- Labatt USA is introducing recycled and photodegradable plastic carrier rings for six-packs of 16-ounce cans of Labatt Blue and Labatt Blue Light beers in the United States. They replace the plastic rings found on its six packs, which are imported from Canada.
- The RingCycles packaging from Hi-Cone is made of more than 50% post-consumer recycled content and breaks down over time as it is exposed to UV light. The green rings also are stamped with recycling information.
- The news from Labatt USA came as Consortium, a Europe-based group of CPG manufacturers including PepsiCo and Nestlé Waters, announced the creation of what it says is the first food-grade, 100% enzymatically recycled plastic bottles. These and other new package offerings are debuting as concerns about pollution from plastic packaging and interest in sustainability continue to grow.
Six-pack carriers have become a symbol of the environmental challenges facing packaging material for years even though the EPA has mandated since 1994 that ring carriers sold in the U.S. must be degradable.
Hi-Cone is said to be the original creator of the plastic six-pack carrier ring, which dates back to 1960. It has since adopted targets of halving its use of virgin plastic by shifting all of its ring carriers to 50% recycled content by this year. It also has a goal for all of its products to be 100% recyclable, biodegradable or compostable by 2025.
RingCycles, launched in 2019, have become its pathway to hitting these goals. Hi-Cone has already transitioned customers in Europe to the photodegradable plastic rings, and it is now focusing on its North American market. The partnership with Labatt USA is one piece of this effort. It also provides RingCycles to alcohol manufacturers such as Molson Coors, which began using it for its Coors Light six-packs in Canada this past July.
Many sustainability-minded food companies are looking at packaging improvements as a way to meet their environmental goals. Coca-Cola is reducing its use of new plastic by 20% compared to 2018, and Nestlé is spending $2.1 billion to shift from virgin plastic packaging to food-grade recycled products.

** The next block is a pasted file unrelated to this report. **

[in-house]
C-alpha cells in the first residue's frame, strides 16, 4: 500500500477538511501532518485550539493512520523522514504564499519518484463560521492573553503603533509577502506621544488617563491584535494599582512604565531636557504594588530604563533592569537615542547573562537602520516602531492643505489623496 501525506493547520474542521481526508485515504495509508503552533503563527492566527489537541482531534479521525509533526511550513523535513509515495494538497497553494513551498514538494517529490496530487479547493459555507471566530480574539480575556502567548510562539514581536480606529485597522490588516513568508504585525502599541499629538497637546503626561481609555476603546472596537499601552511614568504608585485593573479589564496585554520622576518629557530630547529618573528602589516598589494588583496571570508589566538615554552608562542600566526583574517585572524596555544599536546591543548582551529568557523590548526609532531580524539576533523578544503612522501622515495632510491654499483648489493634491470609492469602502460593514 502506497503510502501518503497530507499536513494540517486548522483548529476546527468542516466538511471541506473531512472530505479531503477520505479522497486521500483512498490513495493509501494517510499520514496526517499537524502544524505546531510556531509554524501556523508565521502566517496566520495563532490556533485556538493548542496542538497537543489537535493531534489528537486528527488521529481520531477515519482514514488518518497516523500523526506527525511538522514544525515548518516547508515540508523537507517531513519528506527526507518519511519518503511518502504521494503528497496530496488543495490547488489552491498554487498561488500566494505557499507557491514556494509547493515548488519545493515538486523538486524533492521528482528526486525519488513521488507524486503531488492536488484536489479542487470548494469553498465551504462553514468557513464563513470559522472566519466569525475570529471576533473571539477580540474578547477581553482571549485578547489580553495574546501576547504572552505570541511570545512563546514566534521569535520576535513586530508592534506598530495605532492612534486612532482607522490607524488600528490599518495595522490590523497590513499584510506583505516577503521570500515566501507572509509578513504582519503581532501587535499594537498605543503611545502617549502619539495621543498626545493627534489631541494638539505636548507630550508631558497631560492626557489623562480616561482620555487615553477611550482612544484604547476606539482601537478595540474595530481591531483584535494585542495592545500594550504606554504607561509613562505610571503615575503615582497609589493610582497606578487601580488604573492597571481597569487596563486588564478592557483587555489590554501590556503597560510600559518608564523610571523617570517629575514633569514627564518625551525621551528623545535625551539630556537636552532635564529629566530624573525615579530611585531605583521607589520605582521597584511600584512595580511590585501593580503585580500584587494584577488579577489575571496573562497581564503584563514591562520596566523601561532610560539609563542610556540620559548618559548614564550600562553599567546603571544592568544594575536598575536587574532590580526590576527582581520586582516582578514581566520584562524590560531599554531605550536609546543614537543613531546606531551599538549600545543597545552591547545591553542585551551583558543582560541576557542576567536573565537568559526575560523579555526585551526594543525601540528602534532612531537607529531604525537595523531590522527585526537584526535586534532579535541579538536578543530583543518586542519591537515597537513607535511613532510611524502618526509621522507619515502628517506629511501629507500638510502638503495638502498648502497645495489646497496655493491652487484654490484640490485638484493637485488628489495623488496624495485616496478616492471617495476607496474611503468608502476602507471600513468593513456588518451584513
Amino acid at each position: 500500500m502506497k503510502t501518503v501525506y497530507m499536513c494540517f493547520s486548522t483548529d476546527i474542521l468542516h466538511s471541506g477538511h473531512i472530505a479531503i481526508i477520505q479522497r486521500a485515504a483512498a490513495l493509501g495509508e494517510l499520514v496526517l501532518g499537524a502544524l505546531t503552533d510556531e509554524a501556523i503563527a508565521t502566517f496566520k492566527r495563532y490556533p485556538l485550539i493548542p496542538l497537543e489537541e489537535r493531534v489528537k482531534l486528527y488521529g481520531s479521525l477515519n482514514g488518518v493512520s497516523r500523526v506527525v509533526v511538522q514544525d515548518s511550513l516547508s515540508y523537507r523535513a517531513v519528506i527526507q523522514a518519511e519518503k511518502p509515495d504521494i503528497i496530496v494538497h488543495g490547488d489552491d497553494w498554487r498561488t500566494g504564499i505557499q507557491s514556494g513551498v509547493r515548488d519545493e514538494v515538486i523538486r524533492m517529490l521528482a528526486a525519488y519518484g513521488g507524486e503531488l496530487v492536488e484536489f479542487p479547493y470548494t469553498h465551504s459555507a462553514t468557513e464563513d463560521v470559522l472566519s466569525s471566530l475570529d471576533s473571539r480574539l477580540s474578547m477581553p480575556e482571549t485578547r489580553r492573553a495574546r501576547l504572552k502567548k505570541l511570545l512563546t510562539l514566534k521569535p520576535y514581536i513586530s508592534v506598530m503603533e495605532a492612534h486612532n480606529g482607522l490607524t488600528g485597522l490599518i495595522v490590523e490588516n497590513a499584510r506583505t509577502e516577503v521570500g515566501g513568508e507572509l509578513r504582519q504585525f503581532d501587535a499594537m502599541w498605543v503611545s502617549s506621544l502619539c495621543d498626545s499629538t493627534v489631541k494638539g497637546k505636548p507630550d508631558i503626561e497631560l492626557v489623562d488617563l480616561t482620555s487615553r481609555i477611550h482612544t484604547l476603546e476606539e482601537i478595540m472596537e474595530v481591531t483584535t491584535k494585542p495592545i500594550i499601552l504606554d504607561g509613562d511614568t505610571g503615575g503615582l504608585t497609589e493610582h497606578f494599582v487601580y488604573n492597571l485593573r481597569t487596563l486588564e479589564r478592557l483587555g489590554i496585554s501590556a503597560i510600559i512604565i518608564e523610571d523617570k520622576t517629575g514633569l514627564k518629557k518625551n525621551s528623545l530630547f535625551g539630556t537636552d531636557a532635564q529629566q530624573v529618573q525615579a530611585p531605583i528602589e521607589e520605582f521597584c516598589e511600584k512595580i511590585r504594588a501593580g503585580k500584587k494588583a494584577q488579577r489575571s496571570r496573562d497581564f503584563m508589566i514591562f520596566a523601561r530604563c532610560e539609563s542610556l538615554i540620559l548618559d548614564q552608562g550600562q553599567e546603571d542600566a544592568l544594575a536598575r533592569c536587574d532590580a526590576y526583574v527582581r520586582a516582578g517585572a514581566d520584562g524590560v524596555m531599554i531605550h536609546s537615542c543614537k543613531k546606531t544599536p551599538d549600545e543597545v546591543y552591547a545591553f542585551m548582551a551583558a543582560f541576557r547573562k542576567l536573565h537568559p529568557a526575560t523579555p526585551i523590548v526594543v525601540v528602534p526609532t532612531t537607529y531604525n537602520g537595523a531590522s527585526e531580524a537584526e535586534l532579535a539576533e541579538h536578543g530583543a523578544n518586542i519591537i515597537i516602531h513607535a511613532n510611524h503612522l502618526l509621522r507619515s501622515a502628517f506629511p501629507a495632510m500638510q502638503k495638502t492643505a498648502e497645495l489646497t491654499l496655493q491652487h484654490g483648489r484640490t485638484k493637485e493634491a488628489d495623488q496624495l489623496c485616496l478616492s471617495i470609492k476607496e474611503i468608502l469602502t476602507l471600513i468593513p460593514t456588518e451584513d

Other alcohol manufacturers are chasing the promise of more environmentally friendly packaging. Last October, Bacardi said it would transition all its spirits brands to 100% biodegradable plastic packaging made with plant-based oils by 2023. Corona has unveiled sustainable packaging that repurposes barley straw into packaging material for its six-packs. And Danish brewing company Carlsberg is developing what it describes as the world’s first paper beer bottle.
New corporate initiatives aimed at reducing the impact on the environment have a promising future. Consumers are more interested in reducing the use of plastics, with a 2019 poll from PBS NewsHour showing 24% of adults in the U.S. are willing to pay 5% more in order to have more eco-friendly everyday plastics available for use.
Large CPGs are slowly rolling out new packaging that reduces their environmental footprint and more closely aligns with what consumers are looking for. Shoppers are placing greater importance on issues such as a company's position on the environment when they decide what products to purchase, meaning businesses have little choice but to do more in this area.
The complexity and cost of developing new packaging that not only holds the contents but keeps them fresh for a similar amount of time as their plastic or glass counterpart necessitates moving gradually. As companies uncover technologies that are effective and less costly, they would be wise to share their discoveries with other CPGs to facilitate a faster roll out. Recently, General Mills' Nature Valley brand unveiled a new recyclable wrapper and chose not to patent the material.